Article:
A New York judge condemned R&B singer Robert Kelly to 30 years in prison for sexual maltreatment offences and racketeering.
Kelly, referred to as R Kelly, was sentenced last September by a federal jury in Brooklyn on nine charges against him related to sex trafficking and racketeering, including physically taking advantage of minors.
Breon Peace, the US lawyer for the eastern district of New York, said Kelly “utilized his distinction, fortune and enablers to prey on the youthful, the vulnerable and the voiceless for his sexual gratification, while many turned a visually impaired eye”.
Prosecutors said Kelly — with the help of his entourage, which included managers, bodyguards and others — had for nearly thirty years leveraged his situation to maltreat ladies and girls. A report from BuzzFeed in 2017 said he had held ladies in a “clique-like” setting, requiring them to request his permission to eat or utilize the bathroom.
Kelly displayed an “unfeeling disregard for the pulverization his crimes had on his casualties and has shown no remorse for his direct”, Peace said in an explanation.
Kelly had to deal with at least ten years in prison. Government prosecutors asked US District Judge Ann Donnelly to force a prison sentence of more than 25 years. Kelly had argued that it was not blameworthy, and his lawyers said he planned to bid against the verdict.
Kelly’s condemnation came a day after a separate New York judge condemned Ghislaine Maxwell to 20 years in prison after being condemned for her years-long role in helping, and on occasion, participating in, the sexual maltreatment of underage girls by her former partner Jeffrey Epstein.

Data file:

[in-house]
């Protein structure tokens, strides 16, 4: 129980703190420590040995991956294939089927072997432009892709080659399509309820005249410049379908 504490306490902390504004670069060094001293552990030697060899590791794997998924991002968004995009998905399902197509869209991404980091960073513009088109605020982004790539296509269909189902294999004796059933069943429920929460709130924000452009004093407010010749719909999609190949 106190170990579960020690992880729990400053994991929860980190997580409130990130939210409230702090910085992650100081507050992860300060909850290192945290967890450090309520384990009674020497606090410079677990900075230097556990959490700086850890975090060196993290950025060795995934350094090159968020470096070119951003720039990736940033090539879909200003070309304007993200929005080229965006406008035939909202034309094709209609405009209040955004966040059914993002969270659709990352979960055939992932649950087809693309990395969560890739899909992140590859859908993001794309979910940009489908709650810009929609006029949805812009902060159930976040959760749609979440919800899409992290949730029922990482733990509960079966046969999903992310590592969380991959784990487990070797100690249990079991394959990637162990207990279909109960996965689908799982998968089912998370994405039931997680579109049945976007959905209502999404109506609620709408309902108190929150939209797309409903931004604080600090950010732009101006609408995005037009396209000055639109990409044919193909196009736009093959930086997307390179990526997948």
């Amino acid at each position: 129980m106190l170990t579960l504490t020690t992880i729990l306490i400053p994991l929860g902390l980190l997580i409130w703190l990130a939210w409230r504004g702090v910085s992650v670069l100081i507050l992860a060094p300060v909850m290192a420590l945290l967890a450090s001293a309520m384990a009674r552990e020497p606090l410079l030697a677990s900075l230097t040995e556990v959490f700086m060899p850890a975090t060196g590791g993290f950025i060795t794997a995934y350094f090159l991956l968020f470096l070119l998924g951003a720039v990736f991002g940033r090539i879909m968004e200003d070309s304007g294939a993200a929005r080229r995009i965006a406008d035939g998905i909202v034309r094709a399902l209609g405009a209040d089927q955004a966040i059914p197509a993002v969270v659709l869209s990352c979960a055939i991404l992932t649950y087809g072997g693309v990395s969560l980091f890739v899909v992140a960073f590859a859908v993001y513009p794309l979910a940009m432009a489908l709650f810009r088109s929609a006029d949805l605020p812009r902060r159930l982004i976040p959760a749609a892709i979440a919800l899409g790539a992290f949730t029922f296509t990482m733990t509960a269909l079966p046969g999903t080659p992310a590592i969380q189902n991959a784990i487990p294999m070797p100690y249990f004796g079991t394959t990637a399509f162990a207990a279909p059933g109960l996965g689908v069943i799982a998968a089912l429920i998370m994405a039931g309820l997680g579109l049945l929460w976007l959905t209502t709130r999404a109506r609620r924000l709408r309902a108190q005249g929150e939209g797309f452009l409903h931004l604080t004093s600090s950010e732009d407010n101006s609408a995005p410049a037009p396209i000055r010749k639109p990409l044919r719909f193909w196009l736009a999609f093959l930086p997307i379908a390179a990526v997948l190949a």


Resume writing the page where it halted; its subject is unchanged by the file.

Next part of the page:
Kelly had been one of the most commercially effective artists of the 1990s and 2000s, with hits including “I Think I Can Fly” and “Start”.
The blameworthy verdict last harvest time was broadly regarded as one of the most high-profile criminal convictions in modern music history. It had revealed insight into a portion of the industry’s practices, largely overlooked claims and allegations of maltreatment by the singer stretching back to the 1990s.
After the verdict last year, YouTube shut down his authority video channels on its site, marking the first huge move to remove his music from the internet.
“For nearly 30 years, Kelly and his accessories hushed his casualties through bribery, terrorizing, extortion and actual savagery, sure they were insusceptible to equity,” said Steve Francis, acting leader partner director at Homeland Security Investigations. “The present sentence is a victory which has a place with the survivors of Kelly’s maltreatment.”